Jump to content

740427863_Terminatorchallenge.jpg.2f4cb93182b2ce715fac5aa75b0503c8.jpg

Solar activity?


TheThing
 Share

Recommended Posts

As I understand it, we're coming towards the end of the Maunder (sp?) Minimum for solar activity, or it's end is possibly a little over due?

Could this be the reason that we've had pretty bitter winters the last two years or is it just a coincidence?

Link to comment
Share on other sites

I do think the scare mongers such as global warmers and tree huggers do tend to forget these little events sometimes :)

We still not had as bad as the 1947 winter yet.......

yeah i know, stacks of evidence to support global warming and not taking into account individual events in time, but rather a series or events over years... But that is boring :)

Edited by Catanonia
Link to comment
Share on other sites

I do think the scare mongers such as global warmers and tree huggers do tend to forget these little events sometimes :)

We still not had as bad as the 1947 winter yet.......

yeah i know, stacks of evidence to support global warming and not taking into account individual events in time, but rather a series or events over years... But that is boring :)

Eeeeaaasy!!! That's hinting at a topic that seems to 'ignite' fury on 'some' Astro Forae!?!

I think there seems to be evidence in the sunspot activity of recent months and the lengths of blank periods... that we are 'out of the trough' and maybe... just on the way out of solar minimum, but who knows???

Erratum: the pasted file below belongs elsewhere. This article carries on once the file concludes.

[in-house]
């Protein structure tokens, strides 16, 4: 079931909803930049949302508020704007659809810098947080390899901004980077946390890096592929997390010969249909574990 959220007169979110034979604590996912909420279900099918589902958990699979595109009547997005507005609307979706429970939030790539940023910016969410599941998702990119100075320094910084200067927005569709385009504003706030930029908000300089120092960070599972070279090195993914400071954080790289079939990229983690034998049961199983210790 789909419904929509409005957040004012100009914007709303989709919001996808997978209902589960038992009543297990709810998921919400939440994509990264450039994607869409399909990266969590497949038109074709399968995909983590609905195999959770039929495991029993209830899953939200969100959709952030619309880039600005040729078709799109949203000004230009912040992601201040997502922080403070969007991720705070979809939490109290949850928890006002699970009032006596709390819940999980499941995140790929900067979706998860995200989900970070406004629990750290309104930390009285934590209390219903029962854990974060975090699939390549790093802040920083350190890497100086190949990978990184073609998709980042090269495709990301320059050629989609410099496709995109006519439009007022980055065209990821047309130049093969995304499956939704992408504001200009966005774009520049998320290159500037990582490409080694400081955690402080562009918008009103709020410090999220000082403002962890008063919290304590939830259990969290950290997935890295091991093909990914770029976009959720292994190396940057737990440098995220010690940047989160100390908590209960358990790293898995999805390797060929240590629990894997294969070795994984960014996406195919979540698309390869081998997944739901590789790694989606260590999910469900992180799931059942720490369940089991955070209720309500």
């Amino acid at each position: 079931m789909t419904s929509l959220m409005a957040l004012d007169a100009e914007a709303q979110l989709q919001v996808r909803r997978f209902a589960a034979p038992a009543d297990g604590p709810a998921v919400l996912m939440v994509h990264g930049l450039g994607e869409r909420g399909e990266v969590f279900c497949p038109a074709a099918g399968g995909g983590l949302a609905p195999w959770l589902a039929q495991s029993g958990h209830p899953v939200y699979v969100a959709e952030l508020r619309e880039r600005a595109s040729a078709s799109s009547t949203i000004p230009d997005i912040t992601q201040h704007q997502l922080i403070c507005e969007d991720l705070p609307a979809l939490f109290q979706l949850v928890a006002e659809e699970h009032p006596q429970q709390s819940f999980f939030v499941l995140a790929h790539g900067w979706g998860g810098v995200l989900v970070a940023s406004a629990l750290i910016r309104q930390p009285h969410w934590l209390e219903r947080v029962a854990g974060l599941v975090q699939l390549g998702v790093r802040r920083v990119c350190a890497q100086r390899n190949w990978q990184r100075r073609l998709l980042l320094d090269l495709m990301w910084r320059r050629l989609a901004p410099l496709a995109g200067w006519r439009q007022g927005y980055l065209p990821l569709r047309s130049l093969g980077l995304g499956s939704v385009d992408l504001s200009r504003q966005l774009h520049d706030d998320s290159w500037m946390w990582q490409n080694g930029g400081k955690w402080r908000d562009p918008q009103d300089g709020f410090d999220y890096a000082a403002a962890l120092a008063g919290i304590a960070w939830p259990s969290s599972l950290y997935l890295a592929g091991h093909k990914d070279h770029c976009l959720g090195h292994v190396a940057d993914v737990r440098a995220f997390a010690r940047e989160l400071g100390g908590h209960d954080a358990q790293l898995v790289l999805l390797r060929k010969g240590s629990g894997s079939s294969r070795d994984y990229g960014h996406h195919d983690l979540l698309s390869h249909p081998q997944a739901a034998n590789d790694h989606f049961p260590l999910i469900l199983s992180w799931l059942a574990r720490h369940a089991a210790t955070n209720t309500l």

it will be interesting to see what happens over the next few years considering that much of the technology and techniques (beyond visual observing records) is younger than one solar cycle....

i just hope we are on the way out as, while not interested in solar astronomy (beyond eclipses/transits), the investment is just too great...

I need a boost from a genuinely good auroral display.

Steve

Edited by skye at night
Link to comment
Share on other sites

As I understand it, we're coming towards the end of the Maunder (sp?) Minimum for solar activity, or it's end is possibly a little over due?

The Maunder minimum lasted from 1645 to 1715. So actually we have been out of it for 295 years.:):eek::)

Please don't ask if one weeks cold weather is a result of solar activity, the sun doesn't operate on weekly cycles, 10,000 years cycles maybe but not weekly. More likely to be something called "Weather".

Edited by Capricorn
Link to comment
Share on other sites

the sun doesn't operate on weekly cycles, 10,000 years cycles maybe but not weekly. More likely to be something called "Weather".

Please feel free to correct me if i am wrong here but doesn't the sun have an 11 year cycle give or take the odd extended period of activity/inactivity? :)

Link to comment
Share on other sites

You're right, Jamie. :) Every 11 years the Sun flips its magnetic field, marking the peak of the maximum. With Feb 2001 marking the peak of Cycle 23, the peak of Cycle 24 is supposed to occur in 2012 but it doesn't look like it's going to happen.

If anyone would like to do some independent research, look into Sir William Herschel 's sunspot studies -vs- the price of grain in London. :)

Link to comment
Share on other sites

As i understand it.

The Sun had a Grand Maximum in 1985 and the trend in activity has been downwards ever since.

If the theory is right then we could be heading for a new Maunder Minimum and looking at the Sun in white light will be quite boring.... :)

Cheers

Ian

Link to comment
Share on other sites

Create an account or sign in to comment

You need to be a member in order to leave a comment

Create an account

Sign up for a new account in our community. It's easy!

Register a new account

Sign in

Already have an account? Sign in here.

Sign In Now
 Share

  • Recently Browsing   0 members

    • No registered users viewing this page.
×
×
  • Create New...

Important Information

We have placed cookies on your device to help make this website better. You can adjust your cookie settings, otherwise we'll assume you're okay to continue. By using this site, you agree to our Terms of Use.